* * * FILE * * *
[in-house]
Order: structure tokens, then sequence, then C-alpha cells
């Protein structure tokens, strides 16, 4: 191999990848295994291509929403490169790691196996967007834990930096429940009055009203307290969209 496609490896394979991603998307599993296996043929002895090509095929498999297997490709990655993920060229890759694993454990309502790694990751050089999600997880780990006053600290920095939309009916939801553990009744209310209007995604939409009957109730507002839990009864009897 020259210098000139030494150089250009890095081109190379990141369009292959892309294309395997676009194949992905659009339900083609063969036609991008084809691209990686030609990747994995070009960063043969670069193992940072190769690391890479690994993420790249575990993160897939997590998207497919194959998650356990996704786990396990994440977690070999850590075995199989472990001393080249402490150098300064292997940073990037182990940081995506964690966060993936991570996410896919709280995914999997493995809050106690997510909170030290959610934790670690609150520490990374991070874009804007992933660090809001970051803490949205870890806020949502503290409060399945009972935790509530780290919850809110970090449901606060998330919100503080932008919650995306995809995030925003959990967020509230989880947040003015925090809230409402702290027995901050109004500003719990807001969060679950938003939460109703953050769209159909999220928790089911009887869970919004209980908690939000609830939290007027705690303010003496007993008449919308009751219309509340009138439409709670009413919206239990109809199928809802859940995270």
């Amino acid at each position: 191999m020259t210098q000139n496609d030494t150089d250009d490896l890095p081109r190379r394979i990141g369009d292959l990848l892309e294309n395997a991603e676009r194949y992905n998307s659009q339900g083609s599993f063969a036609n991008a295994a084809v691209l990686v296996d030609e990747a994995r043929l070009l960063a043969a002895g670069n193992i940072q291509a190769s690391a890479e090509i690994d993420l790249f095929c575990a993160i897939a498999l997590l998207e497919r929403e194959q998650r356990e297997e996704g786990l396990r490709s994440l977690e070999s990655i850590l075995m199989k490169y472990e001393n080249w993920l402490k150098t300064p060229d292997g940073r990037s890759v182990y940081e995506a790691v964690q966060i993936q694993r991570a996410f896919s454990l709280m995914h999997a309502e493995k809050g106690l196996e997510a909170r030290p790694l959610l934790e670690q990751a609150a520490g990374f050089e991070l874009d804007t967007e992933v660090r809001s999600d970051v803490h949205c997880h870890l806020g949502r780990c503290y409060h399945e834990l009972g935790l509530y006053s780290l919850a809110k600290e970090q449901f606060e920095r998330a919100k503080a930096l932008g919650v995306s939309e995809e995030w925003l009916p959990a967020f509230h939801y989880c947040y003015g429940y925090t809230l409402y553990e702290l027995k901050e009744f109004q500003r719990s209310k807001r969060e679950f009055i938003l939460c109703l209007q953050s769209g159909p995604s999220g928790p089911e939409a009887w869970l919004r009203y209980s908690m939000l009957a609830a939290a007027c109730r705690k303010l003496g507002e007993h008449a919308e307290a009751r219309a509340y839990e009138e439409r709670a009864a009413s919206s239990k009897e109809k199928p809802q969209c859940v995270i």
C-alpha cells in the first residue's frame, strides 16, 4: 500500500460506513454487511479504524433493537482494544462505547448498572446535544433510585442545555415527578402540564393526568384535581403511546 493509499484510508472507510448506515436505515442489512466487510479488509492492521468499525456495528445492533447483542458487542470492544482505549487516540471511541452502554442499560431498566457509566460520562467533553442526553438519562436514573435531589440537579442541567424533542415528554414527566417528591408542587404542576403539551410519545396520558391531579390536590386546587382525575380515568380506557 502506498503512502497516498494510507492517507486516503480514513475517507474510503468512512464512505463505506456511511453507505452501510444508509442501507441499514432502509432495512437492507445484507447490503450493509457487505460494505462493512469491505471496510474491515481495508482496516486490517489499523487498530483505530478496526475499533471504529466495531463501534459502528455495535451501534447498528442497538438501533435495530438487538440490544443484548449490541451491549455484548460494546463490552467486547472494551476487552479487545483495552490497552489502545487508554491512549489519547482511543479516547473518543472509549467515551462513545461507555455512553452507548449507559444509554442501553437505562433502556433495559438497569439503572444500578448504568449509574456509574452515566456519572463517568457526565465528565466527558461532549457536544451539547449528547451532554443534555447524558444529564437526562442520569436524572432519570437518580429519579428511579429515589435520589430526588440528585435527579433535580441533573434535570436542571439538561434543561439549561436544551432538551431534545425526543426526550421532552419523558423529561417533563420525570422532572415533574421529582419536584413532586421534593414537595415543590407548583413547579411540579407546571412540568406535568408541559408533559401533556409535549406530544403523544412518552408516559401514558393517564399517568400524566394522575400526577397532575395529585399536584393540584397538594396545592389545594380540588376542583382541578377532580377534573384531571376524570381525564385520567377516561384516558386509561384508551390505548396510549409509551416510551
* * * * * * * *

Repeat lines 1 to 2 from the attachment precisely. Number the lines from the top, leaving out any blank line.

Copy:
[in-house]
Order: structure tokens, then sequence, then C-alpha cells